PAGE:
Boudica (also known as Boudicca or formerly Boadicea) (d. 60 or 61 AD) is the queen of the Iceni tribe in Norfolk, Northern Britain, who started a revolt against the Roman invading forces in Great Britain in 61 AD.
When Prasutagus, the husband of Boudica and a wealthy pre-Roman king, Prasutagus, died, he jointly inherited his daughters and the Roman emperor, instead of leaving his kingdom to Rome as the client kingdoms of the Empire did. The Empire rejected this decision, as women could not be heirs under Roman law, and the procurator Catus Decianus had all his property confiscated. The kingdom was assumed to be conquered and joined the Empire. Boudica, the widow of Prasutagus, was flogged and her daughters raped.
In 60 or 61, taking advantage of the Roman provincial governor Gaius Suetonius Paulinus to embark on an expedition towards the Welsh, Iceni, the Trinovantes and others rose up under the leadership of Boudica. They destroyed and plundered the cities of Camulodunum (Colchester), Londinium (London), and Verulamium (St Albans), before being decisively defeated by Governor Suetonius Paulinus and his Legions. (The total number of deaths in the three destroyed cities is roughly 70,000-80,000.) While the Britons outnumbered the Romans, the excellent discipline and tactics of the Roman legions gave them an absolute victory. This victory of Suetonius, which came when the Roman Emperor Nero was planning to withdraw all the troops on the island in the face of this crisis, consolidated the Roman presence on the island.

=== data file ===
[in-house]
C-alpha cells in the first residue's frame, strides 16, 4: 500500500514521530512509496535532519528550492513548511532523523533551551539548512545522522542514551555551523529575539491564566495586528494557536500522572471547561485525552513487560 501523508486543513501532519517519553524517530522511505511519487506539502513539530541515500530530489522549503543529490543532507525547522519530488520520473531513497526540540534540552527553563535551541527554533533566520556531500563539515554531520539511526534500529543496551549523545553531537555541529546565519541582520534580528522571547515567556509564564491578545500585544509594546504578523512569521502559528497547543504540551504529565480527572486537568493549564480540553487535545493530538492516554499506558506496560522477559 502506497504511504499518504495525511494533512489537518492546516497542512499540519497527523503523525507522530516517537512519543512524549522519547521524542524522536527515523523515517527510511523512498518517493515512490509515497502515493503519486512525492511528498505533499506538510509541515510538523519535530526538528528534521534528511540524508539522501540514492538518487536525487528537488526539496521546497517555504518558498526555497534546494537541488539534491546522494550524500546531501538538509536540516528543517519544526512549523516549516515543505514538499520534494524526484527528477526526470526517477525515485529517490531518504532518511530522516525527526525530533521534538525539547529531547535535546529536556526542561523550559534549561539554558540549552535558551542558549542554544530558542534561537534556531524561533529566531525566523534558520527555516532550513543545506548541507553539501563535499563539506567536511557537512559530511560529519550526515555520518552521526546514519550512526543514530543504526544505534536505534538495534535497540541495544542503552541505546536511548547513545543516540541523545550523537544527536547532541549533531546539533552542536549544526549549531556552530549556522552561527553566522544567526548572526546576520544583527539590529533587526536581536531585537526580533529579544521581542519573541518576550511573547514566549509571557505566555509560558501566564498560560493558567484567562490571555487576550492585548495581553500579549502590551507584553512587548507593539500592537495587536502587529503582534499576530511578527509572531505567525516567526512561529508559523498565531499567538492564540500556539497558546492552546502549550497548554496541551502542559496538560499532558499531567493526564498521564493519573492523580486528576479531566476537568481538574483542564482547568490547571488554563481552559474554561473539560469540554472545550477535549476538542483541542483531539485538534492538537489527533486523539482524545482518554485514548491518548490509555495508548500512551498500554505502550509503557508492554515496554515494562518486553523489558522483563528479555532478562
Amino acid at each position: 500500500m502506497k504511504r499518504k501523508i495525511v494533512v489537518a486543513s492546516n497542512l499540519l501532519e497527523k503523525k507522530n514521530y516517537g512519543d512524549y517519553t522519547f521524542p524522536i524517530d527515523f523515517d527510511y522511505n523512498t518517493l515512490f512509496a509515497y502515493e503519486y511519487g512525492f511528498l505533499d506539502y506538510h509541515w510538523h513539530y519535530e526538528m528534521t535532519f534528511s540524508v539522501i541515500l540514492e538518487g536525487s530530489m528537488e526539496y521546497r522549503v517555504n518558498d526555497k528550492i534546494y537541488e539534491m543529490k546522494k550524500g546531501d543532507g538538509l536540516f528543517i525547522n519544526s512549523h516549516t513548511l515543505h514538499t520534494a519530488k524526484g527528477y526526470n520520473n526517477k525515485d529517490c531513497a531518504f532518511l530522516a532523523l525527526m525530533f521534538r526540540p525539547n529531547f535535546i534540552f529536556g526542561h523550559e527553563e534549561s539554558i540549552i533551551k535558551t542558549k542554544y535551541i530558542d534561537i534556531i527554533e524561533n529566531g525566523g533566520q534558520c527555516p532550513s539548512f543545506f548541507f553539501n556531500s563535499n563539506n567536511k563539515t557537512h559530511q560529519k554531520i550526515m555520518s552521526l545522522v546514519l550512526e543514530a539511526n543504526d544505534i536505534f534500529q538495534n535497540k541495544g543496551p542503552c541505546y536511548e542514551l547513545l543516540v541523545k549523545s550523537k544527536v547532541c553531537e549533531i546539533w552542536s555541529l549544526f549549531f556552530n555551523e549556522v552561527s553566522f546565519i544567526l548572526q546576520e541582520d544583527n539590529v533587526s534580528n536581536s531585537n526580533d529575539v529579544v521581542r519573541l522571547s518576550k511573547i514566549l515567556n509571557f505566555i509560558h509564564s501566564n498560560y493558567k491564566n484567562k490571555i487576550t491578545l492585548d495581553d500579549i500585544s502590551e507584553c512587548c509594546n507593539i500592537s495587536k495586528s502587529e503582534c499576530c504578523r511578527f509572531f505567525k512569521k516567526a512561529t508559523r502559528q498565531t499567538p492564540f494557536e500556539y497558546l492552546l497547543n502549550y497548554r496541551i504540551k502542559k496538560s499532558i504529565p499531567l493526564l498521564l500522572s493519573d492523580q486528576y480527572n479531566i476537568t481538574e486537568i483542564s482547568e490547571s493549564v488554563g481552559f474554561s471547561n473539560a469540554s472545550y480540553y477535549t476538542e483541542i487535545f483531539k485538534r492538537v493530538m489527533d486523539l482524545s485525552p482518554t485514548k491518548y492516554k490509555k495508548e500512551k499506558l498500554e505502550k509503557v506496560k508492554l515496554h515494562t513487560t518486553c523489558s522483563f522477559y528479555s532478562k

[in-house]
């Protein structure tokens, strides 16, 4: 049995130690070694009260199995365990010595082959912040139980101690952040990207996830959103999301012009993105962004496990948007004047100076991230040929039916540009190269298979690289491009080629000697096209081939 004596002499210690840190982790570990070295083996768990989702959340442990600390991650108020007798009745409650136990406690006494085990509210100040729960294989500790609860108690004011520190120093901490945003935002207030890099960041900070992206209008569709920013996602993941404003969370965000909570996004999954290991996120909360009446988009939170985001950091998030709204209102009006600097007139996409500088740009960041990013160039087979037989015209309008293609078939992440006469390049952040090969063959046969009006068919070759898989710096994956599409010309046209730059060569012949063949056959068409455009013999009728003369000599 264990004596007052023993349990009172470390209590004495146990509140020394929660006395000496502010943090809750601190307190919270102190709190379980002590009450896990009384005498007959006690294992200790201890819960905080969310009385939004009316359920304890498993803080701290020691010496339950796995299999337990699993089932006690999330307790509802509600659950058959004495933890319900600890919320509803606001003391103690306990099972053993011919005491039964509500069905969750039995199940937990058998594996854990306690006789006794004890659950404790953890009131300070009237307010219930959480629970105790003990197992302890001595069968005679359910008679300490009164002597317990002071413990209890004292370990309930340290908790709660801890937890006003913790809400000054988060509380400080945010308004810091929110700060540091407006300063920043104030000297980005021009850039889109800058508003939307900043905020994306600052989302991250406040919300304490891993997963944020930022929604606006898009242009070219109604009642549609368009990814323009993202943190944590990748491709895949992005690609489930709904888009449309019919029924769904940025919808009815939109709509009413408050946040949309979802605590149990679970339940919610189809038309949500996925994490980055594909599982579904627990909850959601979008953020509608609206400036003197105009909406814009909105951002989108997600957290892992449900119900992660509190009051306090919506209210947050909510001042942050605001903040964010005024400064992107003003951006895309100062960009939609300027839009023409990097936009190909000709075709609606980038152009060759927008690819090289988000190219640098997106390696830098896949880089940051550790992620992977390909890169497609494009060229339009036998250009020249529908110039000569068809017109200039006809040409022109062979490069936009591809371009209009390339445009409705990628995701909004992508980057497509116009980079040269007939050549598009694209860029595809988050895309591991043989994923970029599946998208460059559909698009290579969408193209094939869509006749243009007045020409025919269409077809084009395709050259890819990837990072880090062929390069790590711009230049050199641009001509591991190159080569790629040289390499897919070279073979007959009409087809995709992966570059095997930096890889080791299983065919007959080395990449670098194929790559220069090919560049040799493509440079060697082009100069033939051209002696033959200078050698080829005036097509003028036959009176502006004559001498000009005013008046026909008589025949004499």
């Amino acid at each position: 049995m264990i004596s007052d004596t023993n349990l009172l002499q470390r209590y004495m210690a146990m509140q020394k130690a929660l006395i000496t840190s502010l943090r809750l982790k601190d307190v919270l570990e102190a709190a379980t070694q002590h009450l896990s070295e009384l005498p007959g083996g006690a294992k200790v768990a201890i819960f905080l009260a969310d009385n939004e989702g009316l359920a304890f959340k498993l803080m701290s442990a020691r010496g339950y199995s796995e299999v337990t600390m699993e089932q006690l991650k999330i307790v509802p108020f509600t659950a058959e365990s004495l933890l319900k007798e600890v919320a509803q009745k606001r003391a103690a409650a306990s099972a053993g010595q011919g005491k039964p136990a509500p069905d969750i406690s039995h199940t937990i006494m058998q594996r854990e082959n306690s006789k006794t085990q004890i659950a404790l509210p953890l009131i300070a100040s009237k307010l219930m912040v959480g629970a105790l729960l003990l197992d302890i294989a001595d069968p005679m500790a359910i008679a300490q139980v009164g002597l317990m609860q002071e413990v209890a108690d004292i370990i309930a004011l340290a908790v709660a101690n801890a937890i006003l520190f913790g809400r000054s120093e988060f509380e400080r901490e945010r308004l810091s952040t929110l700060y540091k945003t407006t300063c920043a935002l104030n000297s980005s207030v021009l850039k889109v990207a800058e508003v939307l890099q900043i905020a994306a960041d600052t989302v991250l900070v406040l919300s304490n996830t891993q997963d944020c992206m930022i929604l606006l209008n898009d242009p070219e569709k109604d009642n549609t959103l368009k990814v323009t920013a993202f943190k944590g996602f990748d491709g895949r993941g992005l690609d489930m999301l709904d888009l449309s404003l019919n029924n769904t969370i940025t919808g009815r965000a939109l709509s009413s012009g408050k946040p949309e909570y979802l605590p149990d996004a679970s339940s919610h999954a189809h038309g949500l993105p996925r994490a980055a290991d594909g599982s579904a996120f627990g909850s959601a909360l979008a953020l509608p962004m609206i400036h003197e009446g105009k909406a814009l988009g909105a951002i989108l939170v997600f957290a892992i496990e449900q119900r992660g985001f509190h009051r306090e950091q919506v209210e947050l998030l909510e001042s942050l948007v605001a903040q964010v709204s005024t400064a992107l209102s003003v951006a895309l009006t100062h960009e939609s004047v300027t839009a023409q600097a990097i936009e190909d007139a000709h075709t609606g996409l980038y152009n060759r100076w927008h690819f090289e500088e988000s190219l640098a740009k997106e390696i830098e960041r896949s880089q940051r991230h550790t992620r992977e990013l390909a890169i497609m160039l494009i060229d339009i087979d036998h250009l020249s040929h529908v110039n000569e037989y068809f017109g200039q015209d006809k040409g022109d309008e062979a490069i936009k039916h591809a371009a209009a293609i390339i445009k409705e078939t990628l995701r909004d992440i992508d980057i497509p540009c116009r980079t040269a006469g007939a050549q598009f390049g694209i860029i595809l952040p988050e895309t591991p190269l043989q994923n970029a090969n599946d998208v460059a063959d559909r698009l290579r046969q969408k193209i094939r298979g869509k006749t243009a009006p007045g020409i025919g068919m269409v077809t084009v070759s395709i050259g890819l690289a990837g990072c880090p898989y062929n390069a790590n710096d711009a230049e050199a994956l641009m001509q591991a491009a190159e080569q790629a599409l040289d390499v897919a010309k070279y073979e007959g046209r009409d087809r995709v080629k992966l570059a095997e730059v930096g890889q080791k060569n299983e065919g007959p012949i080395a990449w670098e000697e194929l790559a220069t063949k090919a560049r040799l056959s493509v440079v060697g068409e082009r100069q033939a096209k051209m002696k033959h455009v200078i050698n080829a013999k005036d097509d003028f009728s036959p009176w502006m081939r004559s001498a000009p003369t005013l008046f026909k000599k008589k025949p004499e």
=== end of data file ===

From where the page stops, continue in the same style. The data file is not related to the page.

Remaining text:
Records of these events were relearned during the Renaissance from the works of historians Tacitus  and Cassius Dio , and Boudica’s legendary reputation emerged in the Victorian era, when Queen Victoria was declared her namesake. Boudica remained an important cultural symbol in the UK after this period.